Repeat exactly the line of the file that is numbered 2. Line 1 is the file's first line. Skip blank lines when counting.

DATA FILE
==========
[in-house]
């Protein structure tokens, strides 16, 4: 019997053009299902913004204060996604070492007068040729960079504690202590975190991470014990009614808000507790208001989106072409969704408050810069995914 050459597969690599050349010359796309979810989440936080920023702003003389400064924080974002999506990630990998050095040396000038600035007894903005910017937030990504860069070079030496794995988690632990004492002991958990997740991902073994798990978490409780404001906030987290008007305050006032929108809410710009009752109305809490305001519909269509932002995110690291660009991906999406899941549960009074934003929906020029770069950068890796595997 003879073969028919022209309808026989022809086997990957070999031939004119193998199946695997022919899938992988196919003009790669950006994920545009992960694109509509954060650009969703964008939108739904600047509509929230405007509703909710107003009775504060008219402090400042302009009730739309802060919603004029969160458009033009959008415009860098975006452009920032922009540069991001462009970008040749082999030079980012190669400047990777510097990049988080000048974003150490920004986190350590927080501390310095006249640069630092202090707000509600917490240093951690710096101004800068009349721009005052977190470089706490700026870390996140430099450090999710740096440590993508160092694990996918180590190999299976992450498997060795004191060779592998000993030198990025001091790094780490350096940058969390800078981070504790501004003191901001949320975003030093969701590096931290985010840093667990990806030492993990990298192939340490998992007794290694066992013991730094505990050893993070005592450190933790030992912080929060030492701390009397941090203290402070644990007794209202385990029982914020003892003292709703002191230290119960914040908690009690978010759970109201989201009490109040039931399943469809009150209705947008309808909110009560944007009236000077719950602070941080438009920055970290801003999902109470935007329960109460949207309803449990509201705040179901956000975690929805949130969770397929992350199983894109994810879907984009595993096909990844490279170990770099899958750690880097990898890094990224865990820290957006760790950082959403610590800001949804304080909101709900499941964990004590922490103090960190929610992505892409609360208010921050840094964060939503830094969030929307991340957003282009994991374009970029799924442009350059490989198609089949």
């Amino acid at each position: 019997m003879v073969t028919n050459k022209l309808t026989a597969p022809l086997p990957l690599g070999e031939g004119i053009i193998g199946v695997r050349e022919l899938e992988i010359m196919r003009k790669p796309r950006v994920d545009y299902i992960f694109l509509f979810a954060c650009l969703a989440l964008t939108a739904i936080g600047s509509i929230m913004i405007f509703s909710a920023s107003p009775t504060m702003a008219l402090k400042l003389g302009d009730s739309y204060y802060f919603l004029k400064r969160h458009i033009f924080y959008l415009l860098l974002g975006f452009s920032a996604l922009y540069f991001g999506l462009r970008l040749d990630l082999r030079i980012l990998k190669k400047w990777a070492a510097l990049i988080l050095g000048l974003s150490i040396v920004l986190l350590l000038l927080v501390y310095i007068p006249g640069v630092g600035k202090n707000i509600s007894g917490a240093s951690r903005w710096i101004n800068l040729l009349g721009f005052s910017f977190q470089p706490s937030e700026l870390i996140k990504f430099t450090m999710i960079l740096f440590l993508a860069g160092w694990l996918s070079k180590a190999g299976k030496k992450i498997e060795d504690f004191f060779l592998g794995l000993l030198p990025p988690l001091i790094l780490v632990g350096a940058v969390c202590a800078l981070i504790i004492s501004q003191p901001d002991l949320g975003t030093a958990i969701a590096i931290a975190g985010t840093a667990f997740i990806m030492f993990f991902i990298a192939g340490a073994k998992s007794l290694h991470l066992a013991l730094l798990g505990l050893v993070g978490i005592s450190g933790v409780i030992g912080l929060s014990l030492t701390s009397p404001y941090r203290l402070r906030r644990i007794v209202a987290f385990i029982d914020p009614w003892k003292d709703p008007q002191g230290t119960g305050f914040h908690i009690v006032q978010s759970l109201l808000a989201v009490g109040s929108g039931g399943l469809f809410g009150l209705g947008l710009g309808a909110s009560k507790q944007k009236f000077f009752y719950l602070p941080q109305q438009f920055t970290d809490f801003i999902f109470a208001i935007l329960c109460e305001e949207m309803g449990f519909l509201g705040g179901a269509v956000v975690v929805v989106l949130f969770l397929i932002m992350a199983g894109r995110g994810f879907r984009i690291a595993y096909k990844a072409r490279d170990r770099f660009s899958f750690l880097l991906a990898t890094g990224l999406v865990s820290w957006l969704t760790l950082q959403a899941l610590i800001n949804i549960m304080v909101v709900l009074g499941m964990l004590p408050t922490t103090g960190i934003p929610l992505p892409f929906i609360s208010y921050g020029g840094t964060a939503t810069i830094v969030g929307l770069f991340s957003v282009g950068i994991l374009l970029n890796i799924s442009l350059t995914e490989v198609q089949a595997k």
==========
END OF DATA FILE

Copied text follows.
């Protein structure tokens, strides 16, 4: 019997053009299902913004204060996604070492007068040729960079504690202590975190991470014990009614808000507790208001989106072409969704408050810069995914 050459597969690599050349010359796309979810989440936080920023702003003389400064924080974002999506990630990998050095040396000038600035007894903005910017937030990504860069070079030496794995988690632990004492002991958990997740991902073994798990978490409780404001906030987290008007305050006032929108809410710009009752109305809490305001519909269509932002995110690291660009991906999406899941549960009074934003929906020029770069950068890796595997 003879073969028919022209309808026989022809086997990957070999031939004119193998199946695997022919899938992988196919003009790669950006994920545009992960694109509509954060650009969703964008939108739904600047509509929230405007509703909710107003009775504060008219402090400042302009009730739309802060919603004029969160458009033009959008415009860098975006452009920032922009540069991001462009970008040749082999030079980012190669400047990777510097990049988080000048974003150490920004986190350590927080501390310095006249640069630092202090707000509600917490240093951690710096101004800068009349721009005052977190470089706490700026870390996140430099450090999710740096440590993508160092694990996918180590190999299976992450498997060795004191060779592998000993030198990025001091790094780490350096940058969390800078981070504790501004003191901001949320975003030093969701590096931290985010840093667990990806030492993990990298192939340490998992007794290694066992013991730094505990050893993070005592450190933790030992912080929060030492701390009397941090203290402070644990007794209202385990029982914020003892003292709703002191230290119960914040908690009690978010759970109201989201009490109040039931399943469809009150209705947008309808909110009560944007009236000077719950602070941080438009920055970290801003999902109470935007329960109460949207309803449990509201705040179901956000975690929805949130969770397929992350199983894109994810879907984009595993096909990844490279170990770099899958750690880097990898890094990224865990820290957006760790950082959403610590800001949804304080909101709900499941964990004590922490103090960190929610992505892409609360208010921050840094964060939503830094969030929307991340957003282009994991374009970029799924442009350059490989198609089949």